The government is set to pay out hundreds of millions of pounds to businesses
in overpaid VAT, after dropping its request for a ‘stay’ in the
The Court of Appeal ruled in February of this year that Bodycraft, a motor
trader who dealt mostly in second hand Aston Martins, could claim for overpaid
VAT in excess of a time limit of three years imposed in the mid-1990s.
The court ruled that since there was no transitional period involved when the
government introduced the three-year cap, the cap was incompatible with European
The news comes as Condé Nast, also pursuing a similar point, won a case at
the Court of Appeal. Tony McClenaghan, head of indirect tax at Deloitte, said of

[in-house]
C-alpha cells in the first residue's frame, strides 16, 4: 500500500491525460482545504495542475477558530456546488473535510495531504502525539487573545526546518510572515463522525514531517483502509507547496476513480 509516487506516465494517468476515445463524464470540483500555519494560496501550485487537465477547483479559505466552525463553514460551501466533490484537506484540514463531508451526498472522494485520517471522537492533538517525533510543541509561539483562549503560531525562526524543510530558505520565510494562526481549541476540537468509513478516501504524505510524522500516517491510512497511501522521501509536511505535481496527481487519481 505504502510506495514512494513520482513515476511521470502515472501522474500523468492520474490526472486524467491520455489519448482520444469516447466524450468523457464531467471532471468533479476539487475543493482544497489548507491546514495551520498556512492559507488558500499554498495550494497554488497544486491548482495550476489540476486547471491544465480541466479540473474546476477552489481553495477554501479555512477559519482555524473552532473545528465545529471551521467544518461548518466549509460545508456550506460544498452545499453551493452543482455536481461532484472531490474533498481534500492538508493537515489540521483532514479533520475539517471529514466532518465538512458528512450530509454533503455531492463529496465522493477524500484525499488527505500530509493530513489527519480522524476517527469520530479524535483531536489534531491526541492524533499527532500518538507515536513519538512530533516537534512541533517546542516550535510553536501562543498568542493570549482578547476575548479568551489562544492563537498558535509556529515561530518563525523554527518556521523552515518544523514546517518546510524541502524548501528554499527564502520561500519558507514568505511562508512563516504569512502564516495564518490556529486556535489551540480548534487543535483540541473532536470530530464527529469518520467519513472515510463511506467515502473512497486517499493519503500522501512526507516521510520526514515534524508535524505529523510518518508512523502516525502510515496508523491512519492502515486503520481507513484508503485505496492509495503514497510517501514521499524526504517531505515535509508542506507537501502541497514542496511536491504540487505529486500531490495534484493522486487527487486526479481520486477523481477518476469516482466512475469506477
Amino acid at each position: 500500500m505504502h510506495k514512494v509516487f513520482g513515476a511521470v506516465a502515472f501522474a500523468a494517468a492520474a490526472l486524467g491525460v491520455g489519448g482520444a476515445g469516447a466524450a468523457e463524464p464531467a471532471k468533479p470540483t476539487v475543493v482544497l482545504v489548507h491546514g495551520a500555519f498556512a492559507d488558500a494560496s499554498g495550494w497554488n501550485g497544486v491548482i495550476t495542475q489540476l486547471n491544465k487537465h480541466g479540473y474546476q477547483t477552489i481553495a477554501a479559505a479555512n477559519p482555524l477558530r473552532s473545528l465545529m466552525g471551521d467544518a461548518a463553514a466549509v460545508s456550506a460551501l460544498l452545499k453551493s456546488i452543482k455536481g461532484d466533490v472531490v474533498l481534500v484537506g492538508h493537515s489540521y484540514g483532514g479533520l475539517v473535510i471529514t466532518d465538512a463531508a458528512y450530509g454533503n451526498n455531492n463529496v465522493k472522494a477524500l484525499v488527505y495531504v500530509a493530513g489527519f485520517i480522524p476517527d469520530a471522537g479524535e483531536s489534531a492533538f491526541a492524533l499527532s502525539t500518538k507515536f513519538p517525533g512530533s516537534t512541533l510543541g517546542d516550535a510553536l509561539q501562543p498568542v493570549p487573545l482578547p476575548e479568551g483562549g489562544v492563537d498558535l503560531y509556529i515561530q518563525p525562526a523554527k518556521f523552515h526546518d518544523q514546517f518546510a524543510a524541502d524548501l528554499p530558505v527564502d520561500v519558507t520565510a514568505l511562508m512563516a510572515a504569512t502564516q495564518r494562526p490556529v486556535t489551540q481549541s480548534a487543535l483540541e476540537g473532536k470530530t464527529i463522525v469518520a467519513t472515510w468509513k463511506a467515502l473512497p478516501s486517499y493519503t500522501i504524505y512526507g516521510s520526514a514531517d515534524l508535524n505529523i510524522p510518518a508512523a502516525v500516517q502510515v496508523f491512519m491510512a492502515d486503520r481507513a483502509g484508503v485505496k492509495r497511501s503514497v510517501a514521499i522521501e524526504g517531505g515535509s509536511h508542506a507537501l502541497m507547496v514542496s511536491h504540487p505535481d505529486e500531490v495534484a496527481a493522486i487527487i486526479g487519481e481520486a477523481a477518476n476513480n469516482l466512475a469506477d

the Condé Nast case: ‘the claims are likely to amount to at least £100m.’
Though the government has not decided to cease pursuing the Fleming case, it
has dropped its non-payment of the disputed overpayments, meaning it will pay
out and seek to recover money later if it subsequently wins.
The case is one of more than 700 arising out of the introduction of the
three-year rule. Paddy Behan, VAT expert at Grant Thornton, told
Accountancy Age that the government’s move meant it might have to repay
as much as hundreds of millions of pounds in tax.
Tax advisers have referred to the implications of the case as potentially
‘horrifying’ for the UK Treasury.
The Fleming-Bodycraft case is one of a series of actions that has included
EMI, GMAC, Condé Nast and BT.
An HMRC spokesman said: ‘HMRC has reconsidered its position with regard to
the application for a stay in the case of Michael Fleming-Bodycraft, and has
decided to withdraw it. A Business Brief will be published in due course.’
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